When Kimberly Dickstein tied the knot last weekend, she chose to have her wedding ceremony at the New Jersey high school where she has taught for the past decade.
Less than one week after her wedding, Dickstein was recognized again at her high school, this time as New Jersey's Teacher of the Year.
"For it to happen all within the same time, it's all just really me," Dickstein, 33, told "Good Morning America." "[My colleagues] always say I run on one speed and it's 100 miles per hour."
Dickstein, an English teacher, started at Haddonfield Memorial High School as a student teacher 12 years ago and has stayed there her entire career, cultivating a school community she calls her family.
"I find a school year successful when we start the year as 25 strangers, hypothetically, and end the year as a family," she said. "I try to create that in all of my classes and I think that permeates into relationships with my fellow teachers and my students' parents."
When Dickstein became engaged last April, she started thinking about her wedding and knew she wanted her students involved.
Because she and her now-husband Phil Hughes are an inter-faith couple, they were looking for locations outside of a house of worship to hold their wedding ceremony. Dickstein said she thought of the beautiful brick campus of Haddonfield Memorial High and had her location picked.
"To me it just made sense to have it there because in every other culture the whole village attends the wedding ceremony and the celebration," she said. "What better way to embrace that than to bring my wedding to my village?"
Dickstein worked closely with school administrators to plan her wedding ceremony, the first to ever be held at the high school.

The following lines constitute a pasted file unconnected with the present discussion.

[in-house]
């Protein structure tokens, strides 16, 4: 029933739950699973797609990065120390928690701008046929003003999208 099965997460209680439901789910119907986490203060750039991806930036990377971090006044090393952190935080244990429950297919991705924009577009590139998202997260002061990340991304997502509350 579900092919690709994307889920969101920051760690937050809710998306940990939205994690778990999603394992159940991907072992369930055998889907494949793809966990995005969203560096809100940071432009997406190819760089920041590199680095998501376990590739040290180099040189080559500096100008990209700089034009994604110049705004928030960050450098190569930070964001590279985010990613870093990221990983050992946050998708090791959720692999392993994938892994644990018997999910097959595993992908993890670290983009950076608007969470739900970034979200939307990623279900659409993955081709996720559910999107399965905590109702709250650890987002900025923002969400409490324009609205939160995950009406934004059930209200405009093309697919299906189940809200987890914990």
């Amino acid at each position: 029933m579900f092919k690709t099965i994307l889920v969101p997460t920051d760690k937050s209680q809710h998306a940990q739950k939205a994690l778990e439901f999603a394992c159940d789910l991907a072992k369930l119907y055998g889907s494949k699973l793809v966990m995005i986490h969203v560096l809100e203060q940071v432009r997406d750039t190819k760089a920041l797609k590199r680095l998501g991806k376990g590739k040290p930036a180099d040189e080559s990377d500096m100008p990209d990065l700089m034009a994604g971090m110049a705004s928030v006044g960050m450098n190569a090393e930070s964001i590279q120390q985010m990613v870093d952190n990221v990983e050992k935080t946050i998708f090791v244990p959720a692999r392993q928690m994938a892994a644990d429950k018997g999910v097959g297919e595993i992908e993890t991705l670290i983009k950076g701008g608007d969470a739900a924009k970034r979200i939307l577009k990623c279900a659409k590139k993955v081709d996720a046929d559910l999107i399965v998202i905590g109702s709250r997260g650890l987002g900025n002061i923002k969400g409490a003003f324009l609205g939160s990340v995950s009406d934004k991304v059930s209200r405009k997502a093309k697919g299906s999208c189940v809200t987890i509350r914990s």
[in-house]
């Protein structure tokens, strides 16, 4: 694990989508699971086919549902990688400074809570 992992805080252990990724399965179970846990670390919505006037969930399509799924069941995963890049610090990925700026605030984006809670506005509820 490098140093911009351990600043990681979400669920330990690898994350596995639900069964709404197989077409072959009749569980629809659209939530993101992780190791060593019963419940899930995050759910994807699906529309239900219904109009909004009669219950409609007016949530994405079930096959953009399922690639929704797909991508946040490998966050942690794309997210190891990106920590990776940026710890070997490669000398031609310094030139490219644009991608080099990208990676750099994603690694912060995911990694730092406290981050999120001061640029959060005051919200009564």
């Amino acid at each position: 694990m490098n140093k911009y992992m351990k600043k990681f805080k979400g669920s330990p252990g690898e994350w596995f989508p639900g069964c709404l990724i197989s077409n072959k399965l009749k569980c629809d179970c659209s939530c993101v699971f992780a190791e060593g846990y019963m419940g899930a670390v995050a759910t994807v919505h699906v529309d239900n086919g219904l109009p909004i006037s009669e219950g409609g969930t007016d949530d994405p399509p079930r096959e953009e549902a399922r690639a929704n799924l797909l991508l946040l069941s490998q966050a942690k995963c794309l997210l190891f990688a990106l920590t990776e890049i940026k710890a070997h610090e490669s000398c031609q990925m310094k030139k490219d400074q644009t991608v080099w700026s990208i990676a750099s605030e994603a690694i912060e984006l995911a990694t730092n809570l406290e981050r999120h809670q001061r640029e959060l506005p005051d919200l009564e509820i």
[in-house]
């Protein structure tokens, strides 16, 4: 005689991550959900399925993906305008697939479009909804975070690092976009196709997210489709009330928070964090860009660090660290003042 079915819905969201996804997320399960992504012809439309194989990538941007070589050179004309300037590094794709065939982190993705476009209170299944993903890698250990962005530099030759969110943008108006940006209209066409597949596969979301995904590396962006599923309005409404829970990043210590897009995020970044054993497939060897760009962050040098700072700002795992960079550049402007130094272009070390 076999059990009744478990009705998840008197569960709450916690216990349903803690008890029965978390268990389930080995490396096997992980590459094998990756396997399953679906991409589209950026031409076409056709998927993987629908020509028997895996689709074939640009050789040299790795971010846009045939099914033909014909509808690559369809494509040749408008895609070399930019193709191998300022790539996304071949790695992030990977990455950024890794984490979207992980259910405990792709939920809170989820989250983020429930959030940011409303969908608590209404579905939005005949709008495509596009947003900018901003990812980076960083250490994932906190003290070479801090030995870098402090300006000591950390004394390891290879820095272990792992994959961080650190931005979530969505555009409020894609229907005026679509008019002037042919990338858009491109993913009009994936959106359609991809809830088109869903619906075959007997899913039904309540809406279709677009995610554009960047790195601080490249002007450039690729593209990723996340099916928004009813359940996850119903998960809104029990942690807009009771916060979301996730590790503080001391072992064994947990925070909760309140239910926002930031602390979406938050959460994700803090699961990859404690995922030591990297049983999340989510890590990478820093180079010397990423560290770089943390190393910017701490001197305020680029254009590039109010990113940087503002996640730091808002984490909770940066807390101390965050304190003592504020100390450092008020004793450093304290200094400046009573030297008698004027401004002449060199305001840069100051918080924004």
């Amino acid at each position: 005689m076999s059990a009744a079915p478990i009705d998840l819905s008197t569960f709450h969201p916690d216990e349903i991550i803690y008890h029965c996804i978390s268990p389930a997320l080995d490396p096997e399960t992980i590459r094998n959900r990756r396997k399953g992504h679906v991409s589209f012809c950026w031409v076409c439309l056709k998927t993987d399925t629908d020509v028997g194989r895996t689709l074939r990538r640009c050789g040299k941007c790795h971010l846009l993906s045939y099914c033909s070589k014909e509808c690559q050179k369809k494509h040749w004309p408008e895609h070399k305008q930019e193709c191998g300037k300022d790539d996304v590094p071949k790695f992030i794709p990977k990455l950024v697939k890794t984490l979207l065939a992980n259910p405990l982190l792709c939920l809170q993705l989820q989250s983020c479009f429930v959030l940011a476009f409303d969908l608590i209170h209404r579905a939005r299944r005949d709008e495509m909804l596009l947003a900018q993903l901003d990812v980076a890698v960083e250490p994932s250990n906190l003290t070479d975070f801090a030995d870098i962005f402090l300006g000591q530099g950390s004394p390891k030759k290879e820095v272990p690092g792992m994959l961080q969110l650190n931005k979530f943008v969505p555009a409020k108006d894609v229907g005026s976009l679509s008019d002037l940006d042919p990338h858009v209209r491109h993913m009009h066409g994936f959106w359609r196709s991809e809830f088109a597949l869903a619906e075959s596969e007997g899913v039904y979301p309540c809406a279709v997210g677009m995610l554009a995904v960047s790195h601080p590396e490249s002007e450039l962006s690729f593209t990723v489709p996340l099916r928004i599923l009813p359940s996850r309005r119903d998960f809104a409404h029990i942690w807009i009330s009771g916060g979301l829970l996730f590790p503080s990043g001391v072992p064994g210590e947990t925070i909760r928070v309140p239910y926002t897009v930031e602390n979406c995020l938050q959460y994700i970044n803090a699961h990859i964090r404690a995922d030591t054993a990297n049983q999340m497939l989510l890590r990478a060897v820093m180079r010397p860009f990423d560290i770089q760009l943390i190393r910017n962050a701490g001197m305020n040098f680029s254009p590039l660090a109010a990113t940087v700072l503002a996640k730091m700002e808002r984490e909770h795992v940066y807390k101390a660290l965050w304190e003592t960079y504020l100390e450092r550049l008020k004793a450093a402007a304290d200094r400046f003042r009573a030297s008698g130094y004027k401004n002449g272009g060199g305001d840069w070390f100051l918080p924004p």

On her wedding day, Sept. 28, the high school's crew team set out the rented chairs, other students organized and handed out the wedding programs and students' parents helped decorate with flowers.
"At one point I looked over and the German teacher, some parents, our crew team and our a cappella group were all holding up my chuppa," Dickstein recalled. "I will never forget that."
Two of Dickstein's teaching mentors delivered readings at the wedding and the school's a cappella group provided the music.
Dickstein held her wedding reception at a different location in Philadelphia, but had an ice cream truck come to the school after the wedding for students to enjoy.
"She was able to merge her two worlds in a way that sums up who she is," Tammy McHale, Haddonfield Memorial High School's principal, said of Dickstein. "She is so involved and not just in the classroom."
Dickstein and her husband even took their honeymoon over the summer, before their wedding, because that was the time she had off from school.
Even with her commitment to her students, Dickstein said she had no idea she would win Teacher of the Year honors, saying she "really didn't think it was going to happen to me."
Looking back, she thinks what makes her stand out as a teacher is that she teaches her students "how to activate their own ideas."
"When I feel like something needs to be done and it's the right thing I'm going to do it," she said. "I think my commitment to service translates to my students and my students in turn are committed to what's important to them."
Reflecting on why she loves being a teacher, Dickstein added, "I have always felt the calling to be a public servant and to do right by my country and my community in my best way and I can do that every day as a teacher."